Arizona: politics and violence

Last week, in an apparent domestic dispute, a man murdered four people and then killed himself in a Phoenix, Arizona suburb. The identity of the alleged murderer reveals bothersome ties between violent local militias and the anti-immigrant movement led by Arizona lawmakers.

The name of the character in question was J.T. Ready, a well-known local activist of neo-Nazi ideology and a former U.S. Marine who was dishonorably discharged a few years ago. Ready belonged to a border patrol militia group that emerged after the Minutemen group was created in 2005. He also had more conventional ties with the local GOP and political leaders like former Arizona Senator Russell Pearce, the father of Arizona’s SB 1070. In addition, Ready had recently become a candidate for sheriff of Pinal County, Arizona.

The fact that individuals with a violent past exist and behave like this isn’t unusual. What is truly alarming is that they’re connected to the dominant political party in a state, in the way that Ready was.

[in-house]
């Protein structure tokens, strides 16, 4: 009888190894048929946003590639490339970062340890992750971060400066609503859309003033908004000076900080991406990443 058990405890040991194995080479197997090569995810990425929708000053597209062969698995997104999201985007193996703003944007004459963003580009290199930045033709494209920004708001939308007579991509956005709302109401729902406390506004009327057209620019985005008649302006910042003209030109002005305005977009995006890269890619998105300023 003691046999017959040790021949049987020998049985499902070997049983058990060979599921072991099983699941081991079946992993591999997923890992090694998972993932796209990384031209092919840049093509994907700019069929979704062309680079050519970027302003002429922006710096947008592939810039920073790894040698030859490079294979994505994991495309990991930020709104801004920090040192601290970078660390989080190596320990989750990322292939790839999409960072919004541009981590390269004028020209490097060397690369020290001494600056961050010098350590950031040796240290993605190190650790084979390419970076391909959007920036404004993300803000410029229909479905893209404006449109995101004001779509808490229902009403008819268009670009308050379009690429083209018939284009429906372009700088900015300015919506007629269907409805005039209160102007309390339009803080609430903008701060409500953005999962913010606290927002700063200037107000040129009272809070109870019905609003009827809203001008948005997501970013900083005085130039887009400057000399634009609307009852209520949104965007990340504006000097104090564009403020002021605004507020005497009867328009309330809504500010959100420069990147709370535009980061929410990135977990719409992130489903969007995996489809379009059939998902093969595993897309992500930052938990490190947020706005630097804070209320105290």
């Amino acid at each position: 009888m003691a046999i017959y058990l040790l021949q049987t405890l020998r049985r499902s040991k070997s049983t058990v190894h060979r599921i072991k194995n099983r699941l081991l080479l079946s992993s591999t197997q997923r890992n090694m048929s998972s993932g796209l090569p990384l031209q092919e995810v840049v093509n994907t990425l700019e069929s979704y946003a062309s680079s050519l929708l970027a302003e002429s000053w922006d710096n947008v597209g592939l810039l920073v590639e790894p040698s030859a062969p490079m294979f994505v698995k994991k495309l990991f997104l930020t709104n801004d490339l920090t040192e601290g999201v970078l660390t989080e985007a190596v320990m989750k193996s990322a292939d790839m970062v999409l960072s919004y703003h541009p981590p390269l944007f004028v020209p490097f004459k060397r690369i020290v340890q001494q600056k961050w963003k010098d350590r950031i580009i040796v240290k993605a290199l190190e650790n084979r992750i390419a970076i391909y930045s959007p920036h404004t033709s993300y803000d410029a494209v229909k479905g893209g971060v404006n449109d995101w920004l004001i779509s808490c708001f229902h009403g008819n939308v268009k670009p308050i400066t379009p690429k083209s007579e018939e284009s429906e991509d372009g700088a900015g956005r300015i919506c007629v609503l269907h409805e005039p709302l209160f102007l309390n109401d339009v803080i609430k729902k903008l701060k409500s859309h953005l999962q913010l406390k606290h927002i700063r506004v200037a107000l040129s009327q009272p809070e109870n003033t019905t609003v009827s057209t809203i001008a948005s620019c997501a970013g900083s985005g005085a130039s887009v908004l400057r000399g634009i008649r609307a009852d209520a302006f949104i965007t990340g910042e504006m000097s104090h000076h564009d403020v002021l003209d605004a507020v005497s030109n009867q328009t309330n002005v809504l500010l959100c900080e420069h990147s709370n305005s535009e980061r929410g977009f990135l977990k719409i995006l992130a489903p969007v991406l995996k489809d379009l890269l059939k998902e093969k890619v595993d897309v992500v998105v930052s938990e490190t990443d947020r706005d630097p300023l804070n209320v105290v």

Of course, in today’s Arizona, this isn’t that surprising. A few days ago, the State Legislature considered a bill to create an official volunteer militia to patrol the border. Even the generals of the Arizona National Guard questioned this militia as unnecessary and dangerous. The Arizona Senate passed the bill, but the House of Representatives rejected it.

Ready became part of the growth, between 2005 and 2009, of a wave of hate, anti-immigrant militia groups. These groups grew and multiplied throughout the country during those years, especially in border states. The groups began losing steam because of internal splits and corruption, as well as rejection from the country’s majority. But they also lost strength because politicians in state legislatures and more conventional organizations began implementing many of their ideas.

These violent elements have nothing to contribute to the national conversation on immigration. Unfortunately, neither do Arizona’s political leaders, who are too close to them as far as their ideology.

Impremedia/La Opinión